Gastrozooid and tentacle: The small anterior gastrozooids of the holotype specimen measured up to c. 1 mm in length and c. 0.4–0.5 mm in maximum width in their preserved state ( Figure 19View FIGURE 19 A). The proximal basigaster was distinctly separated from the distal stomach region and was variable in width, but usually occupied about 1 / 5 th the total length of the gastrozooid. Only the proximal part of the tentacle remained attached and included the very young buds of the tentilla. A close-up photograph of the siphosomal stem of the holotype specimen before preservation ( Figure 19View FIGURE 19 B) clearly showed a contracted distal proboscis region; an inflated stomach region and a cylindrical basigaster containing numerous, presumably oil-filled, droplets and occasionally pigmented, vesicles of various sizes. The gastrozooid was attached by a short peduncle.

Tentilla: Very few, mostly broken apart, tentilla were found with the all of the specimens of Cordagalma abyssorum  sp. nov. examined. The younger ones ( Figure 20View FIGURE 20 A, B) showed a semicircle of five, loosely attached stenoteles proximally, and many detached and discharged nematocysts of this type were observed entangled with debris. The majority of the cnidoband was occupied by one type of nematocyst, presumed to be anisorhizas, with a clump of a small number of presumably isorhizas at the distal end. These had short stout cnidocils projecting from them. On a slightly more mature tentillum ( Figure 20View FIGURE 20 C) the stenoteles were less obvious, the central region broader and shorter, and the distal nematocysts had slightly longer cnidocils. There was some evidence, from broken fragments, that these cnidocils grew longer and broader, forming talon-like structures as the tentilla reach maturation. However, no fully mature tentilla were observed.

Palpon: The only structures that looked like they might be palpons were found with the Doc Ricketts Dive 196 and 197 specimens ( Figure 21View FIGURE 21 A). They were featureless bags with a maximum length of 0.85 mm and a maximum width of 0.28 mm. No nematocysts were found in association with them, and they would appear to have been attached by their proximal ends. Palpons could not be identified with certainty on the anterior part of the siphosomal stem ( Figure 17View FIGURE 17), but there are several small buds.

Gonophores: Mature gonophores were only found for a few specimens, and in each case only gonophores of one sex were found. However, there was insufficient evidence to suggest that the species might be dioecious. The small male gonophores ( Figure 21View FIGURE 21 B) measured c. 0.55 mm in length and 38 mm in diameter. The manubrium could clearly be seen in some. They were borne on short, narrow peduncles and at their distal ends had a small pore. However, in the close-up photograph ( Figure 19View FIGURE 19 B) more mature male gonophores could be seen as elongate structures over half the length of the gastrozooids.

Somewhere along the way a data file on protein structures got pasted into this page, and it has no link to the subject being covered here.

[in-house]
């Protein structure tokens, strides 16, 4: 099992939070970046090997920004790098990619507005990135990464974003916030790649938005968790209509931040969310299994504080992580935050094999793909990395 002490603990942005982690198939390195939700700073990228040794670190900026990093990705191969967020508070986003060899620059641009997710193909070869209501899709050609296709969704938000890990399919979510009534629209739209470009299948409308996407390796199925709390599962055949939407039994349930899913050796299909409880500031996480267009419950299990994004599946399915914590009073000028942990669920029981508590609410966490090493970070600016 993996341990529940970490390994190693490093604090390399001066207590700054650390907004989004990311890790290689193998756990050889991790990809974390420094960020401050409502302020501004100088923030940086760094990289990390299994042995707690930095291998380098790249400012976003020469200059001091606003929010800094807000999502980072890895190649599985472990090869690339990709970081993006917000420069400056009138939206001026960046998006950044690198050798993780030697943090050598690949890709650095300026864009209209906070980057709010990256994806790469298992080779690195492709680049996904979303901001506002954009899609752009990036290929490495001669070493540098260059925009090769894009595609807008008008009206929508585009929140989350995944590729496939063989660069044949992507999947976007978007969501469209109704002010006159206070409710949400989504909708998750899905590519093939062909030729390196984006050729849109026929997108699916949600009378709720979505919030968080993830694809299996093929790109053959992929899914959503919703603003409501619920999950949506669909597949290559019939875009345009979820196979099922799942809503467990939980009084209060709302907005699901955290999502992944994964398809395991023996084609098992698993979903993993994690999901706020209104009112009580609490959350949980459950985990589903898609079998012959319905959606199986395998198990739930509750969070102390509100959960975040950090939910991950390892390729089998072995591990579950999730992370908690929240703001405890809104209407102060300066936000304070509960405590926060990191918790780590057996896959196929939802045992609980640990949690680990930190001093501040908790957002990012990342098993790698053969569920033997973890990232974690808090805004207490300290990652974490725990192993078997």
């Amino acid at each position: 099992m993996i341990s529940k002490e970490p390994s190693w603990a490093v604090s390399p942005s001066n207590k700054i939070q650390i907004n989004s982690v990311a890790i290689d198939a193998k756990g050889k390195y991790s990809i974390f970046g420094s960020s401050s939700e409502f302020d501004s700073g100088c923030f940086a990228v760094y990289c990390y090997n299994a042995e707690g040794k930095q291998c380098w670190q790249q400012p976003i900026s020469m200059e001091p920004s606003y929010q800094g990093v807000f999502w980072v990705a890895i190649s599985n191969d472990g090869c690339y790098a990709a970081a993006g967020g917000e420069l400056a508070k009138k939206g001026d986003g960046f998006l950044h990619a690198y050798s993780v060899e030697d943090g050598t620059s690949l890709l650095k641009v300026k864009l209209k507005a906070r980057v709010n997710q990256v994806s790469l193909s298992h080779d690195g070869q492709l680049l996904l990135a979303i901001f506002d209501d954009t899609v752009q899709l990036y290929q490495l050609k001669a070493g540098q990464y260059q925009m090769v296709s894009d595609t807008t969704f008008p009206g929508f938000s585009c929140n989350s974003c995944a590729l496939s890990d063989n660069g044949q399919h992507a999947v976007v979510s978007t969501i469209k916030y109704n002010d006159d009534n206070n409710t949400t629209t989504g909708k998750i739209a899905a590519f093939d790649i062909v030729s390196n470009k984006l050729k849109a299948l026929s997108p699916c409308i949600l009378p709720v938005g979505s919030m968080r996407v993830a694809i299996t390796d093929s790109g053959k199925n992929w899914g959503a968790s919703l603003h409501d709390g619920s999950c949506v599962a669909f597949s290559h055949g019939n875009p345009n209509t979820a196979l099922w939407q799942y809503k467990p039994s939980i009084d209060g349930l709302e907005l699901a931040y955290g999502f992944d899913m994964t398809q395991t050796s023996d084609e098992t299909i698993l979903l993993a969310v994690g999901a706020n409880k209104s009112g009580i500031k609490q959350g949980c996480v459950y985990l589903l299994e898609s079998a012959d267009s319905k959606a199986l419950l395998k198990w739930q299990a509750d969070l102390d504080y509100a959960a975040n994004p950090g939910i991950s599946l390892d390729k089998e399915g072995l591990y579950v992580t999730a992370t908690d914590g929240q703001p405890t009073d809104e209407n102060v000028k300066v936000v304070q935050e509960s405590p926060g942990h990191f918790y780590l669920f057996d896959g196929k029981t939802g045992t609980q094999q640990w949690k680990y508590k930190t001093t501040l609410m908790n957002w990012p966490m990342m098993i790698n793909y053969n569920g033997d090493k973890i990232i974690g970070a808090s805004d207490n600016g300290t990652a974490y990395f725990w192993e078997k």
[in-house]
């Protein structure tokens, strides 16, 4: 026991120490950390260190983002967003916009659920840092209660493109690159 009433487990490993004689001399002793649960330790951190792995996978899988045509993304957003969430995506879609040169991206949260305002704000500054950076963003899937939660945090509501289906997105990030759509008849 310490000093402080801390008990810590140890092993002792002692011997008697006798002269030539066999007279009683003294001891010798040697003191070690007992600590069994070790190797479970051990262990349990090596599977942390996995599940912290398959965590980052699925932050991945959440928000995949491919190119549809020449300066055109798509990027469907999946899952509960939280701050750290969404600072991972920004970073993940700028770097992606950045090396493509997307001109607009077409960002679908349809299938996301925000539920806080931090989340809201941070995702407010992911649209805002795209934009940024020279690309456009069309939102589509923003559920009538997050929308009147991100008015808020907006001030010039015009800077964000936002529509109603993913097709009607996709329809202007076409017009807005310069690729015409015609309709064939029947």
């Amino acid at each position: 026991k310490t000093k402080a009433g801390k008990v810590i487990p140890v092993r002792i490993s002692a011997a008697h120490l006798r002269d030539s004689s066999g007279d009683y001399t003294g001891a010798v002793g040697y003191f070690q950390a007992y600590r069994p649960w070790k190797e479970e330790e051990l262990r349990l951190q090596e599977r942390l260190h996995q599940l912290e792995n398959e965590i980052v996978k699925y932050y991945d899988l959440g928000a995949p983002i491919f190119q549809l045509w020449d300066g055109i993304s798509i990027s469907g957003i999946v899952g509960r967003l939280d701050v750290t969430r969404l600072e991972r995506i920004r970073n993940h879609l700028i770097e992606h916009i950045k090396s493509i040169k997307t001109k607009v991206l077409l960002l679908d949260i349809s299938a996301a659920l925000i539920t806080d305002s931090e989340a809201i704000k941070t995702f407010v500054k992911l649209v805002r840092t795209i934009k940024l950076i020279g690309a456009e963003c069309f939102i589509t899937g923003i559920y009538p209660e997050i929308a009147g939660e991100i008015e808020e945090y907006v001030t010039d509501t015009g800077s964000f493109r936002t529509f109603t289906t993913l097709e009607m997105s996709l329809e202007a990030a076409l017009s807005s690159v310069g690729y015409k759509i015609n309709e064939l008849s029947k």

The female gonophores ( Figure 21View FIGURE 21 C) measured up to 2.5 mm in total length, with a bell length of 1.9 mm and diameter of 1.5 mm. They were quite unlike the male gonophores in that they consisted of a distinct bell, with a short but broad pedicle, within which the single egg was developed. In the most mature gonophores the outline of the bell was barely distinguishable.

Distribution. All the specimens came from a very small area in the vicinity of Monterey Bay, California, between 34 ° 17.23 ' and 36 ° 22.92 'N, and 122 °08.90' and 125 °01.49'W. They were also found with a fairly restricted depth zone between 2498 and 3288 m, mean 2850 ± 280 m.

In addition frame grabs that were probably of Cordagalma abyssorum  sp. nov. were taken during the following dives:

Tiburon Dive 396 36 ° 18.96 'N, 122 ° 54.14 'W 21 -Feb- 2002 depth 3140 mGoogleMaps  Tiburon Dive 852 36 ° 44.02 'N, 122 ° 41.95 'W 06-Jun- 2005 depth 3614 mGoogleMaps  Tiburon Dive 852 36 °44.00'N, 122 ° 41.95 'W 06-Jun- 3005 depth 3055 mGoogleMaps  Tiburon Dive 1087 36 ° 20.29 'N, 122 ° 54.97 'W 13 -Apr- 2007 depth 2141 mGoogleMaps  Tiburon Dive 1088 36 ° 33.10 'N, 122 ° 30.06 W 14 -Apr- 2007 depth 2818 m  Tiburon Dive 1154 35 ° 49.97 'N, 122 ° 39.99 'W 28 -Nov- 2007 depth 2075 mGoogleMaps  Ricketts Dive 26 36 °07.00'N, 122 ° 46.50 'W 27 -May- 2009 depth 3089 mGoogleMaps 

These showed that potentially specimens could be found as shallow as 2075 m and as deep as 3614 m, although the identity of these specimens is not absolutely certain.

Etymology. The specific name is derived from the Latin abyssus meaning the deep sea.